As I mentioned before, I did this other panel aka “PCI dinner” in Chicago with Branden Williams, Davi Ottenheimer and William Cook, a notable IP/security lawyer from Wildman Harrold. Apart from washing down filet mignon with Sterling cabernet, a lot of fun discussion on PCI DSS took place and a few surprising insights were born. Compliance vs/with/in place of/against Security was definitely one of the major themes.
First, here is one of the insights that appeared. The discussion about PCI DSS and breaches led to a question: “Yes, companies suffer when they experience a breach; but do they suffer enough?” What makes one credit card breach almost unnoticeable on the company books (see: TJX), while the other leads to company’s near-demise (see: CardSystems)? What seemed to emerge was: if the victim company admits failure [of at least admits “a little something” :-)], seems to be trying hard (or, at least, “is seen as trying hard”), goes public with the breach soon enough, etc, the regulators are likely to be more lenient and not penalize it that much (sorry, but $150k fine is NOT “that much”!). On the other hand, companies who are seen as negligent even after the breach, claim innocence despite the facts, behave arrogantly (“No, it is NOT our fault! Screw you! Sue us!”), are more likely to be penalized severely and maybe driven out of business. What do you think?
Another theme, repeated here as well as during the previous panel, was that a nice fat data breach is still the best motivator for security spending and implementation. Definitely, it is “neat” when the breach happens to a similar company that you know well, you get the motivational power without the disclosure loss and all the post-incident frenzy. But then it “decays”: people start questioning their security spending approximately one or two years after the breach. Organizations end up overspending on security right after the breach; instead of spending smaller amounts of money over time. How do you prevent that? I think this shows some uber-desperation for good security metrics!
Next, “outsourcing PCI” via 3rd party credit card processing is seen as a way to replace the security issue with the contractual issue. If you suck at security and you don’t suck at contracts, the whole “PCI in the cloud” thing kinda makes sense. I suspect that, sadly, many companies know how to deal with contractual issues better than they know how to deal with security issues…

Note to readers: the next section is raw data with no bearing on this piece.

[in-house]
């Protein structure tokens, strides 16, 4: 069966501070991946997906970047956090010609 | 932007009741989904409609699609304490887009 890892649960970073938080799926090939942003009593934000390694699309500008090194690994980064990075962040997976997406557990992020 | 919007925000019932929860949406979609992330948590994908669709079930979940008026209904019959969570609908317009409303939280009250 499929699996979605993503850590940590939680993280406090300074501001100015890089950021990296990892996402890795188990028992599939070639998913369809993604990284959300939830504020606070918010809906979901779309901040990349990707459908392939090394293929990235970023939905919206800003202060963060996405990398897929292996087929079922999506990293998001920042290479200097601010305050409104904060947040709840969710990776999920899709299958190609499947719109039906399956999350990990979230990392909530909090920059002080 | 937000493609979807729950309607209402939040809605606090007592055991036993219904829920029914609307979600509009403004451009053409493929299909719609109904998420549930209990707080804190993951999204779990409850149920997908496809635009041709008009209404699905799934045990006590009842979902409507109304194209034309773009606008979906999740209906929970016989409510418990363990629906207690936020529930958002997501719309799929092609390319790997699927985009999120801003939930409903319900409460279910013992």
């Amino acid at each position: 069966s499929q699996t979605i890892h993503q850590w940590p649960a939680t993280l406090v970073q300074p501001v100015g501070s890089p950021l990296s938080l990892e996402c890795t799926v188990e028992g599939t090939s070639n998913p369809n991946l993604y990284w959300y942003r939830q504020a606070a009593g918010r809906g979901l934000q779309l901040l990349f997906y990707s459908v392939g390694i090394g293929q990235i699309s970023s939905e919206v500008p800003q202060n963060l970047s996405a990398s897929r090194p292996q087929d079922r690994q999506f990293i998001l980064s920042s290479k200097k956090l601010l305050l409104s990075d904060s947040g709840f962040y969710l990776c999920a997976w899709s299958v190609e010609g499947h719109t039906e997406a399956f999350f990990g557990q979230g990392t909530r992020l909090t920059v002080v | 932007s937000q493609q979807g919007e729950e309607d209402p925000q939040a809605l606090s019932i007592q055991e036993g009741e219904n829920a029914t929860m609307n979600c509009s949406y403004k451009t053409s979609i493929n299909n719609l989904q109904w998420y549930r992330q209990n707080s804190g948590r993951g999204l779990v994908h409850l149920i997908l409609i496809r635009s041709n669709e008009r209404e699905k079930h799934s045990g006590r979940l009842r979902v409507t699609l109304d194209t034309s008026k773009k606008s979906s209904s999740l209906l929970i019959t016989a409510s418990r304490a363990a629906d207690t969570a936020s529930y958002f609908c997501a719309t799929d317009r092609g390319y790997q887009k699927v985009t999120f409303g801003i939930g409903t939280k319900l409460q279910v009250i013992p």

A lawyer brought a good point about “director/officer liability”: compliance does invokes director or officer liability for failure to comply (with, say, PCI), all the way to personal liability. On the other hand, security is rarely seen as something that threatens CEO directly and personally.
The subject of incompetent, ignorant, negligent QSAs came up in the informal discussion. Oops, sorry, I am not at liberty to say more :-) One thing we discussed was: what is more common reason for being “maybe compliant but definitely not secure” - a negligent QSA missing stuff OR a negligent organization, which deceives or misleads their QSA? I was surprised to hear that it was the former. For example, a QSA asks a leading question (“You do this, don’t you? You have this handled just fine, riiight?”) and the organization responds “Yes.” with no additional details. No other information is provided and the answer is accepted.
What deeply shocked me was that somebody reported that a well-known QSA firm was supposedly seen using THE SAME “PASSING” RoC as a template; they just change the assessed company name (!!!) When asked, why don’t their …. victims… eh… clients “rat” them to the council’s QA program, they, reportedly, responded: what if we will be seen as liable? What if a new QSA will “make us do more”? I also learned how to “opinion-shop” for QSAs: ask a bunch of questions to a bunch of QSAs and pick one whose answer presents the smallest gap between your environment and a compliant state (yes, really!)
Here is a fun one too: audience also called for the card brands to solve the problem by creating a more secure payment system. Some suggested that PCI is card brands’ way “clearing risk from their books.” I too would like to see us adopt a more security electronic payment system …. in my lifetime. Also mentioned was how “chip-and-pin” moved fraud from Europe to US, rather than eliminated it.
Also, a lawyer suggested that organizations must not change anything after the breach so that good evidence can be collected. He said that it is even important to indemnify the employees from past security mistakes at the moment of the breach. If you do not do this, a lot of things will be changed by the employees, who are afraid of being blamed for the breach. Good advice – but hard to follow – here!
Finally, we also did a quick unscientific poll: who do you fear more – a hacker or an auditor? It goes without saying that auditors won this round as well, just as the last round. Its OK, folks, just stay 0wned, it’s all good. Just don’t fail the audit :-)
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